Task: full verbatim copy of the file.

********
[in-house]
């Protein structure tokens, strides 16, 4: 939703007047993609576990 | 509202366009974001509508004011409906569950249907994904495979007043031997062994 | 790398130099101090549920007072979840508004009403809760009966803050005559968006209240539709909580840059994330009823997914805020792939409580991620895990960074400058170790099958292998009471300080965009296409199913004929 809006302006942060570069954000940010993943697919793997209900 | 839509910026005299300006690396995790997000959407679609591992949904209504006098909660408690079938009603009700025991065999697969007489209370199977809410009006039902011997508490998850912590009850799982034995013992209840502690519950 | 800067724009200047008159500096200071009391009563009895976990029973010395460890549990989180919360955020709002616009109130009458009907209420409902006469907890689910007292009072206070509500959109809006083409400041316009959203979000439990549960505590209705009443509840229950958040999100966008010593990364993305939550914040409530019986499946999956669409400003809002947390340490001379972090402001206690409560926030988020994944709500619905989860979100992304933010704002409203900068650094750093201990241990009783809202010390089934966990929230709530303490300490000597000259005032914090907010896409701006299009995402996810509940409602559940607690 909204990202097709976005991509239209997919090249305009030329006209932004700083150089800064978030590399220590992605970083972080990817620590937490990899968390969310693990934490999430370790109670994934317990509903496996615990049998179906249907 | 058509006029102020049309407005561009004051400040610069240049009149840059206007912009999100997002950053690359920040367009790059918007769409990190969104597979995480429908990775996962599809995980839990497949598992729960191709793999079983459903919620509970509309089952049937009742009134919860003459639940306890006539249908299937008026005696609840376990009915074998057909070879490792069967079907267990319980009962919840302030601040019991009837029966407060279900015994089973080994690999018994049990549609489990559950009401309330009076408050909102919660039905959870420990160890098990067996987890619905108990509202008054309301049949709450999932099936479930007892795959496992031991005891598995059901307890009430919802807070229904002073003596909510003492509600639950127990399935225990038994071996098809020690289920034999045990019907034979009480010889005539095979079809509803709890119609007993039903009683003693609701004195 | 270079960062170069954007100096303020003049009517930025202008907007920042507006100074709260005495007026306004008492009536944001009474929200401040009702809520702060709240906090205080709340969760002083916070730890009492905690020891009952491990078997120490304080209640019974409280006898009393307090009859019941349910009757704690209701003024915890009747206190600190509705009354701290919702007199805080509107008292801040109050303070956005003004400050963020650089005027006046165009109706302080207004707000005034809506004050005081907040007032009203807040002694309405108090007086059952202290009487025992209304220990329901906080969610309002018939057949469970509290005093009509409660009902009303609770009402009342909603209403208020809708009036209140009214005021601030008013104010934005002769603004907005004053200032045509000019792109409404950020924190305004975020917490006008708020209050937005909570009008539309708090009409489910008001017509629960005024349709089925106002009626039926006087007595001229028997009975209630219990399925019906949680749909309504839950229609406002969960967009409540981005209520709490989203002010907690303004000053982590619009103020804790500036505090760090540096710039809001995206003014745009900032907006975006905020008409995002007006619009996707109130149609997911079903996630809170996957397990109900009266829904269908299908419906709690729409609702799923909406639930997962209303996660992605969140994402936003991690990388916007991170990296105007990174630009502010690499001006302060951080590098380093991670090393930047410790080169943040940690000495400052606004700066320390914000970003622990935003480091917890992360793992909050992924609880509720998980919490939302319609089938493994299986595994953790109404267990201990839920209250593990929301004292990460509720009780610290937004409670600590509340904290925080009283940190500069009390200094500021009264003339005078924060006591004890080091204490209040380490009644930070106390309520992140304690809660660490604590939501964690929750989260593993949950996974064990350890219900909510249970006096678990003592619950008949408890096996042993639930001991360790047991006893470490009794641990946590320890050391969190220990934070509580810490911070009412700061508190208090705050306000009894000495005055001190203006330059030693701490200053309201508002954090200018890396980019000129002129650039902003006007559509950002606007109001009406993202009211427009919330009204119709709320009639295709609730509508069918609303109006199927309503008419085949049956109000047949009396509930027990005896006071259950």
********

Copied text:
[in-house]
């Protein structure tokens, strides 16, 4: 939703007047993609576990 | 509202366009974001509508004011409906569950249907994904495979007043031997062994 | 790398130099101090549920007072979840508004009403809760009966803050005559968006209240539709909580840059994330009823997914805020792939409580991620895990960074400058170790099958292998009471300080965009296409199913004929 809006302006942060570069954000940010993943697919793997209900 | 839509910026005299300006690396995790997000959407679609591992949904209504006098909660408690079938009603009700025991065999697969007489209370199977809410009006039902011997508490998850912590009850799982034995013992209840502690519950 | 800067724009200047008159500096200071009391009563009895976990029973010395460890549990989180919360955020709002616009109130009458009907209420409902006469907890689910007292009072206070509500959109809006083409400041316009959203979000439990549960505590209705009443509840229950958040999100966008010593990364993305939550914040409530019986499946999956669409400003809002947390340490001379972090402001206690409560926030988020994944709500619905989860979100992304933010704002409203900068650094750093201990241990009783809202010390089934966990929230709530303490300490000597000259005032914090907010896409701006299009995402996810509940409602559940607690 909204990202097709976005991509239209997919090249305009030329006209932004700083150089800064978030590399220590992605970083972080990817620590937490990899968390969310693990934490999430370790109670994934317990509903496996615990049998179906249907 | 058509006029102020049309407005561009004051400040610069240049009149840059206007912009999100997002950053690359920040367009790059918007769409990190969104597979995480429908990775996962599809995980839990497949598992729960191709793999079983459903919620509970509309089952049937009742009134919860003459639940306890006539249908299937008026005696609840376990009915074998057909070879490792069967079907267990319980009962919840302030601040019991009837029966407060279900015994089973080994690999018994049990549609489990559950009401309330009076408050909102919660039905959870420990160890098990067996987890619905108990509202008054309301049949709450999932099936479930007892795959496992031991005891598995059901307890009430919802807070229904002073003596909510003492509600639950127990399935225990038994071996098809020690289920034999045990019907034979009480010889005539095979079809509803709890119609007993039903009683003693609701004195 | 270079960062170069954007100096303020003049009517930025202008907007920042507006100074709260005495007026306004008492009536944001009474929200401040009702809520702060709240906090205080709340969760002083916070730890009492905690020891009952491990078997120490304080209640019974409280006898009393307090009859019941349910009757704690209701003024915890009747206190600190509705009354701290919702007199805080509107008292801040109050303070956005003004400050963020650089005027006046165009109706302080207004707000005034809506004050005081907040007032009203807040002694309405108090007086059952202290009487025992209304220990329901906080969610309002018939057949469970509290005093009509409660009902009303609770009402009342909603209403208020809708009036209140009214005021601030008013104010934005002769603004907005004053200032045509000019792109409404950020924190305004975020917490006008708020209050937005909570009008539309708090009409489910008001017509629960005024349709089925106002009626039926006087007595001229028997009975209630219990399925019906949680749909309504839950229609406002969960967009409540981005209520709490989203002010907690303004000053982590619009103020804790500036505090760090540096710039809001995206003014745009900032907006975006905020008409995002007006619009996707109130149609997911079903996630809170996957397990109900009266829904269908299908419906709690729409609702799923909406639930997962209303996660992605969140994402936003991690990388916007991170990296105007990174630009502010690499001006302060951080590098380093991670090393930047410790080169943040940690000495400052606004700066320390914000970003622990935003480091917890992360793992909050992924609880509720998980919490939302319609089938493994299986595994953790109404267990201990839920209250593990929301004292990460509720009780610290937004409670600590509340904290925080009283940190500069009390200094500021009264003339005078924060006591004890080091204490209040380490009644930070106390309520992140304690809660660490604590939501964690929750989260593993949950996974064990350890219900909510249970006096678990003592619950008949408890096996042993639930001991360790047991006893470490009794641990946590320890050391969190220990934070509580810490911070009412700061508190208090705050306000009894000495005055001190203006330059030693701490200053309201508002954090200018890396980019000129002129650039902003006007559509950002606007109001009406993202009211427009919330009204119709709320009639295709609730509508069918609303109006199927309503008419085949049956109000047949009396509930027990005896006071259950």